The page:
Monday, June 26, 2006

Renovation of the Heart

Earlier this year I read Renovation of the Heart by Dallas Willard. It's one of the top 10 books I've ever read, right up there with Mere Christianity and other great classics of the faith. (Billy says that this book has impacted him more than any other book he's read except the Bible.) This was for several reasons. One, it spoke to issues dear to my heart: namely Christian growth into Christlikeness and our ability to change because of Christ. I've always used the Christianese term "victorious Christian living" and Billy has referred to it as "tearing down strongholds"--but Dr. Willard uses the accurate term "spiritual formation". Our souls are all spiritually formed, the question is, by what? Are we formed into Christlikeness? Can we change? How?

Other things I love about this book are that Dr. Willard speaks with authority yet humility, and that he writes without falling into the tired old "Christian insider" language that so many writers, speakers, and ordinary Christians do (and I include myself here). Dr. Willard is respected across the spectrum of Christianity from Emergent's Brian McLaren to professors in the conservative seminary Billy attends. It's not an easy read. I'm a fast reader, and it took me a couple months to wade through and digest it. But it was well worth all the effort.

Central to Dr. Willard's philosophy of Christian spiritual formation is the acronym VIM: Vision, Intention, and Means. In order to become properly spiritually formed, I first must have a vision for where I want to go, a mental picture of what life will look like when I am conformed to Christ's image. Then I must make up my mind to do it, no matter what kind of hard work I must engage in to get there. I must set myself on a path of growth by the grace of God. I must intend to do it. And finally, I must recognize and exercise the means by which this change and growth will take place. This will be somewhat different for each person, but it might include certain spiritual disciplines, such as prayer, solitude, fasting, and journaling; reading biographies of great Christians who lived in ways that characterize the Christian graces I lack; time spent in the presence of Christ-followers who are farther down the road of formation than I am; spiritual retreat; and a host of other possibilities. Ultimately, spiritual formation happens when we raise the white flag of surrender over our lives. In fact, the white flag is on the cover of Renovation of the Heart. Commitment, Dr. Willard says, leaves us in control. Surrender acknowledges that we are giving control to a power higher than ourselves.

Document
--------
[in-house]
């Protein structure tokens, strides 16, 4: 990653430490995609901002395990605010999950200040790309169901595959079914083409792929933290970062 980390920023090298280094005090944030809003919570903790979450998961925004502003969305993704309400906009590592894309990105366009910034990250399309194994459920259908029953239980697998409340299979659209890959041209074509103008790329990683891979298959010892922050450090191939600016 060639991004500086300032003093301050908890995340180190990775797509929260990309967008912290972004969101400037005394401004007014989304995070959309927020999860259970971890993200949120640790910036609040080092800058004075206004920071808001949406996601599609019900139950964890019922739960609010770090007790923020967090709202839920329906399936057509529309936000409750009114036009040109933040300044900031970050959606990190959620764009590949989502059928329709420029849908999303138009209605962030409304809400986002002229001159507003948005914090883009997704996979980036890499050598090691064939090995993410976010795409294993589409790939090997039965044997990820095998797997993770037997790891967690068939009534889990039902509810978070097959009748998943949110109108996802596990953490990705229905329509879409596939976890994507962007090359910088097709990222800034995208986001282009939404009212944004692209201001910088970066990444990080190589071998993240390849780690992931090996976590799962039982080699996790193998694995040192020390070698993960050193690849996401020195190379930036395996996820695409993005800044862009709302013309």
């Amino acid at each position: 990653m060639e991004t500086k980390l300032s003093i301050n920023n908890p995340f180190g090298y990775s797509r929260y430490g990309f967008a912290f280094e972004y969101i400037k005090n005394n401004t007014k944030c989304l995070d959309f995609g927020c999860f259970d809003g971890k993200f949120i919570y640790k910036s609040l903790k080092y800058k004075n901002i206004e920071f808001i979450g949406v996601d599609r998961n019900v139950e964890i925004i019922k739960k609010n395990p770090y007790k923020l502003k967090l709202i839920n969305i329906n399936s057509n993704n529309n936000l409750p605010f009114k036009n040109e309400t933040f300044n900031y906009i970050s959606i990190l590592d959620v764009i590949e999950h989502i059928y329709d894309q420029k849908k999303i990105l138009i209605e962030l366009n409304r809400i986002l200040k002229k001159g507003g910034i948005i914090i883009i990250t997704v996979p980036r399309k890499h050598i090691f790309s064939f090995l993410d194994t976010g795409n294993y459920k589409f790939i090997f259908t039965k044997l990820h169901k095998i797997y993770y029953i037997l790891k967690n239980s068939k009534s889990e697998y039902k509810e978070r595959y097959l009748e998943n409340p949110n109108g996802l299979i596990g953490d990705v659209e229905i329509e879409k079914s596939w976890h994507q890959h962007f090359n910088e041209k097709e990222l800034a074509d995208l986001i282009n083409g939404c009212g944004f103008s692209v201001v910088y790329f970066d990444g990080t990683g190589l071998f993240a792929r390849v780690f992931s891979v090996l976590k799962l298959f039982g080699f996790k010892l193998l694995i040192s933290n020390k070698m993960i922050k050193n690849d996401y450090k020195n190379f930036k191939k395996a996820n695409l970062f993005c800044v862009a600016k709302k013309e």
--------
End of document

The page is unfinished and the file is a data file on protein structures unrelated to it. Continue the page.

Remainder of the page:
Dr. Willard, who teaches philosophy at USC as a missionary to the academic community, has been called today's C.S. Lewis. Billy had the privilege of interviewing him earlier this year when we went to California. Billy said that far more than just the information Dr. Willard shared with him, he learned from his presence. He was impressed especially by the genuine aura of Christian grace in Dr. Willard's life. It's an aura, a presence, that can't be faked, but must come from true apprenticeship to Jesus. Knowing that Dr. Willard's message is personally evident in his life, rather than just being so much information in black and white, gives even more credence to this great work.

Now there is a video curriculum for Renovation of the Heart, which we are doing on Sunday nights at church. I am so excited that this fell during our summer break when I am not teaching AWANA, because this study is one I didn't want to miss. Billy recommends to our class that they participate in the study first to get on overview of the principles of spiritual formation, and then read the book later if they desire to dig deeper. Unless you're one who loves to read and finds philosophical and theological works fun, it would be easy to get bogged down by the book at first glance. I know, personally, that I will benefit more from reading the book again once I have this overview. There is also a simplified version of Renovation available called Reformation of Character, as well as a Renovation of the Heart for students. (I'm not usually a fan of "for teen" editions but in this case it was probably prudent.)

I said all that to encourage anyone to explore the idea of spiritual formation, and especially to check into the book, study, or other resources that have stemmed from Renovation of the Heart. These works have been and continue to be amazing tools in my spiritual growth, and as Billy put it, they "scratch where I itch". I'm happy to recommend them without reservation.

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